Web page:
Today's edition of the University of Maryland student newspaper, The Diamondback, contained an article1 by Stuart McPhail, a friend and fellow Philosophy major. He's a very bright guy, and also the President of the University of Maryland chapter of the ACLU on campus. His article today solicited feedback for a task force he's involved with, studying the issue of contracting with a service such as Napster, to provide a legal P2P music/media download service. There would be a cost to students, but it's not clear which students, and whether people could opt-out. The degree of University involvement, (and the cost to the University), is also unclear to me. I like Stuart, as he is very intelligent and articulate. I imagine he feels the same toward me. Here is what I wrote in reply to his article:

October 27, 2004

Subject: P2P: Problems 2 my Principles.

OK. Bad joke. But seriously:

The consumer in me loves to get free stuff, Stuart. I love it. I love getting as much as I can for as little money as I can. That's what a capitalist economy is all about. So if I have the opportunity to use University resources to legally obtain free stuff that has value to me, there's a (large) part of me that's all for it.

Here's the problem, though: There's a little voice inside me that nags, begging me to tell it what business the University has in brokering non-educational media for me. Even if all of the cost is passed on to students, I don't see the interest the University has in involving itself in providing me with entertainment. I guess this is the Libertarian in me speaking. I feel the same way about [funding] campus sports, concerts, and non-educational speakers.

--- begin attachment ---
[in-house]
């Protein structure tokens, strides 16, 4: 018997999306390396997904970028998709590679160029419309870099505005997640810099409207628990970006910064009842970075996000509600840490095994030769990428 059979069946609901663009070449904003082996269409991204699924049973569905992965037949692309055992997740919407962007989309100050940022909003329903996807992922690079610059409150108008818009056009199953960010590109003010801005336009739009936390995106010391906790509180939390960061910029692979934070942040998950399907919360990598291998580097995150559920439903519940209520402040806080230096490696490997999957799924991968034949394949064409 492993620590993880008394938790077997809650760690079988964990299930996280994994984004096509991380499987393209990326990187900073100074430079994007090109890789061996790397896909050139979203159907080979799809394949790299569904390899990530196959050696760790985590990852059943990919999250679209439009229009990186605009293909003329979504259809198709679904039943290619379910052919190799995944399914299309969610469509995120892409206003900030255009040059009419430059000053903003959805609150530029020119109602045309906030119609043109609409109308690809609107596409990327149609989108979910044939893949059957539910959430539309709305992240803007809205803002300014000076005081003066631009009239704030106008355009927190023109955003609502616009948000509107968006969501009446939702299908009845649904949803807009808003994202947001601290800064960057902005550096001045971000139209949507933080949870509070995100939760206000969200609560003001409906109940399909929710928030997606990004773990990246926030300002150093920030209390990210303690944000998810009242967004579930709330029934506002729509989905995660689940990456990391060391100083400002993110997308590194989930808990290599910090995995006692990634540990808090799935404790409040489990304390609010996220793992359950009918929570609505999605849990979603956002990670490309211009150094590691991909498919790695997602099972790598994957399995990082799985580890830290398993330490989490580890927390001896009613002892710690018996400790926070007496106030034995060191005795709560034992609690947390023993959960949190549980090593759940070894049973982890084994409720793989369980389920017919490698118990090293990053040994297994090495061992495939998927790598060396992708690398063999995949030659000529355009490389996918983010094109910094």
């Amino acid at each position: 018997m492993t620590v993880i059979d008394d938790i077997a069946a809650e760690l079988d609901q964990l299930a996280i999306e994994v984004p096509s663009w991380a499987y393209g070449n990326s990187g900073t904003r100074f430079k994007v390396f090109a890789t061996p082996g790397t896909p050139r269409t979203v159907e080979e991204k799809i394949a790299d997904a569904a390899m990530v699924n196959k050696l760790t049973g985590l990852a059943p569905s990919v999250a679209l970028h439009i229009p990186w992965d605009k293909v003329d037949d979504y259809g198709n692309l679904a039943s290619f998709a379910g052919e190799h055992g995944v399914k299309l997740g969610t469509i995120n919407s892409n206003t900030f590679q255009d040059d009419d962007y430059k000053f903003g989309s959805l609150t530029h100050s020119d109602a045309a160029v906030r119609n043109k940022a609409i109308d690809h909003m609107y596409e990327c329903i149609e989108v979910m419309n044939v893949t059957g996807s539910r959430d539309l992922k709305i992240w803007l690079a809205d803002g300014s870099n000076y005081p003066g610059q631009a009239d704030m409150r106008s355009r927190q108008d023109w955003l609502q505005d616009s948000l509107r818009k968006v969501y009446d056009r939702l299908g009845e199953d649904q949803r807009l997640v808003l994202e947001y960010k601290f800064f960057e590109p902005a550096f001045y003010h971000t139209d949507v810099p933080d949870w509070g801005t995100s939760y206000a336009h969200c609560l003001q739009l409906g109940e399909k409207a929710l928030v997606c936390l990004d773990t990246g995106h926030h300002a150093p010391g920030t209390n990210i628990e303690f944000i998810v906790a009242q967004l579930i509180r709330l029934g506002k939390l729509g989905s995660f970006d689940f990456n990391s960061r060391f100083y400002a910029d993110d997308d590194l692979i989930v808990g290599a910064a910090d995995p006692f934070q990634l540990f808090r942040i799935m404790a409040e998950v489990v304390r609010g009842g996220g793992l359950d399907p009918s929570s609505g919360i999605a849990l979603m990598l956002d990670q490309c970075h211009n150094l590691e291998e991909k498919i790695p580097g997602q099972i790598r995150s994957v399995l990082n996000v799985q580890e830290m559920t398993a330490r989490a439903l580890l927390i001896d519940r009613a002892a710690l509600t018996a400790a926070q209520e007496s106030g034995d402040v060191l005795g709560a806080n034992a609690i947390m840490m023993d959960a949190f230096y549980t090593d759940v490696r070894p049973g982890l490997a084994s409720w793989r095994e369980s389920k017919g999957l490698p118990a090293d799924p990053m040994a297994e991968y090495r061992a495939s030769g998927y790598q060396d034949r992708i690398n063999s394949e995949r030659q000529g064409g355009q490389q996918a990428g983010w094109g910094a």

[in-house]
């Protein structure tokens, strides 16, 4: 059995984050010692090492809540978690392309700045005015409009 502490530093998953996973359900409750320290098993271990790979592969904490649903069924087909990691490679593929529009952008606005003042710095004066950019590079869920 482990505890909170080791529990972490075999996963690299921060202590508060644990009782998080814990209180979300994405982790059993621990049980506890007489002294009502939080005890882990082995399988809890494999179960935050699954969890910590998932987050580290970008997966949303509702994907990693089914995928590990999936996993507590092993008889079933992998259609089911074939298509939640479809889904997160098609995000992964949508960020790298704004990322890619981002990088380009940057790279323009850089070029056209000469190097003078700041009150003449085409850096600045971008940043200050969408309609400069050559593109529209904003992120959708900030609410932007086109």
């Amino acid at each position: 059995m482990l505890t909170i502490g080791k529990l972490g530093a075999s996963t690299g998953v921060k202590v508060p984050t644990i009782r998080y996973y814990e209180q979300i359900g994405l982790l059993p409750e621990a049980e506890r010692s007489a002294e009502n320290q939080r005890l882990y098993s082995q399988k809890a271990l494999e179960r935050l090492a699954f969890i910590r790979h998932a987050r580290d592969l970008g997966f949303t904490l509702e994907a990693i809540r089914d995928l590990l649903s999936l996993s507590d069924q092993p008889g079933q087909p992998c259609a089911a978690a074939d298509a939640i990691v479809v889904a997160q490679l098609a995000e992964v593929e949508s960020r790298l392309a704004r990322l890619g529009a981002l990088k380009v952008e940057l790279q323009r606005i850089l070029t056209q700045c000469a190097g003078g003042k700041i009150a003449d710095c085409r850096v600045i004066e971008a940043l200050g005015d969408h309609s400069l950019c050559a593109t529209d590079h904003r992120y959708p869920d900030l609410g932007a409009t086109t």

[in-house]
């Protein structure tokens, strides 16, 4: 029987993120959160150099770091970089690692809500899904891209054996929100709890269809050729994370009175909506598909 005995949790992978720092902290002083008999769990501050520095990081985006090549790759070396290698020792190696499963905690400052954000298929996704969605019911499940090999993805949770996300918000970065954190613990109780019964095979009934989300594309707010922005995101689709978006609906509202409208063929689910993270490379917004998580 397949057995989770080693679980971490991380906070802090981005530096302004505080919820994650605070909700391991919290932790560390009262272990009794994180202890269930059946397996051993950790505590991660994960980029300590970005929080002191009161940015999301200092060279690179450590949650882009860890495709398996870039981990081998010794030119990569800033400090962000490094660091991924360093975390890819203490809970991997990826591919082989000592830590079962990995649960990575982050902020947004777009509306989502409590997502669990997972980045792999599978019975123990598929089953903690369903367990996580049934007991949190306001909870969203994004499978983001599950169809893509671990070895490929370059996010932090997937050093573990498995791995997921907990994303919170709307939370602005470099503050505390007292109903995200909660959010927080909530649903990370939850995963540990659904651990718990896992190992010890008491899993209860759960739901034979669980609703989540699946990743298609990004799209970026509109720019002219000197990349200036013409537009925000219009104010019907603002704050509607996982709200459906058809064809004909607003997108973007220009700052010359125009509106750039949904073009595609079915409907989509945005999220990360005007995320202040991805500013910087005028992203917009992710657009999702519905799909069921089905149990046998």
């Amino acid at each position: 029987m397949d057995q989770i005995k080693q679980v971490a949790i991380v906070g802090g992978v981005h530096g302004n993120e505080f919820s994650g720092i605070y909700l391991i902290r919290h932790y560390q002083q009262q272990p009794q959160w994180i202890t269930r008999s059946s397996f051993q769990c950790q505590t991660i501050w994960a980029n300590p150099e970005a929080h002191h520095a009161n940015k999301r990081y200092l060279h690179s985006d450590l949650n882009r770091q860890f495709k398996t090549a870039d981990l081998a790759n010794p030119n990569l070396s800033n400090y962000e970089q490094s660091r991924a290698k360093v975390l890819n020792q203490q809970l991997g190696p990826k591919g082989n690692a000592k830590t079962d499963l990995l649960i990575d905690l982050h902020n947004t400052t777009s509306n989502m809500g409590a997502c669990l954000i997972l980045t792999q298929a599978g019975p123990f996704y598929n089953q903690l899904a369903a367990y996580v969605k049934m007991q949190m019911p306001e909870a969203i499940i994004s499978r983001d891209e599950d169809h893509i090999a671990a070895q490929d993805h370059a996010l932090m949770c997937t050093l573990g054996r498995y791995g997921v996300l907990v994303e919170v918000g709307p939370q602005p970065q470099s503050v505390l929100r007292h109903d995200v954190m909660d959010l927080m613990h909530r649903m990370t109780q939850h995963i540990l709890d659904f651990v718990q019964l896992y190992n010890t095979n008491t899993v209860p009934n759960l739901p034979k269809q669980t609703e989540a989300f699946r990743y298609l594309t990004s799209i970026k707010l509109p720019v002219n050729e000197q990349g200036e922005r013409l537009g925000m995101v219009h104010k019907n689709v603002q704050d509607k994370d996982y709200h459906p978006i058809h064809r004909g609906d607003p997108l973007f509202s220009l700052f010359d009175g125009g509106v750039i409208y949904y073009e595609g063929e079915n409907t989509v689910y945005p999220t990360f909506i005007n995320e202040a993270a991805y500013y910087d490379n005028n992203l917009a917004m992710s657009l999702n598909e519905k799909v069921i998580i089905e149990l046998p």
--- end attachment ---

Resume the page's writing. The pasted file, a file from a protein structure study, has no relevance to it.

Ah, yes . . . the Principle of Charity. OK, so I imagine the University could be said to have an interest in preventing itself from getting sued, since it might be accused of not doing enough to prevent students from using its resources in the illegal obtainment of music. So entering into a contractual agreement would obviate lawsuits, and solve the University's problem. But if I'm a University administrator, don't I see easier, cheaper solutions? Blocking the IP addresses of downloading services, maybe? Disclaimers that release the University from liability? How is a P2P service contract in keeping with the University's educational mission?

Principally, I can only support a P2P downloading service if it is the cheapest way for the University to avoid a lawsuit. But personally, selfishly, I hope that it happens, provided that: 1. as an off-campus student, I too can benefit, and 2. it will not cost anything for non-participating students.

(Parenthetically, this reminds me of the Bush "tax rebate" thing, and even, hey, the Prisoner's Dilemma, wherein we want what's best for us personally but might benefit more if we followed some other principles).

I would like to note that I would have nothing whatsoever against an independent group of students undertaking the entire project without any cost to or affiliation with the University itself. I know that the current task force is composed of student groups, but the proposal is that the project will be turned over to the University once a recommendation has been made, no?



1. The full text of McPhail's article can be found at: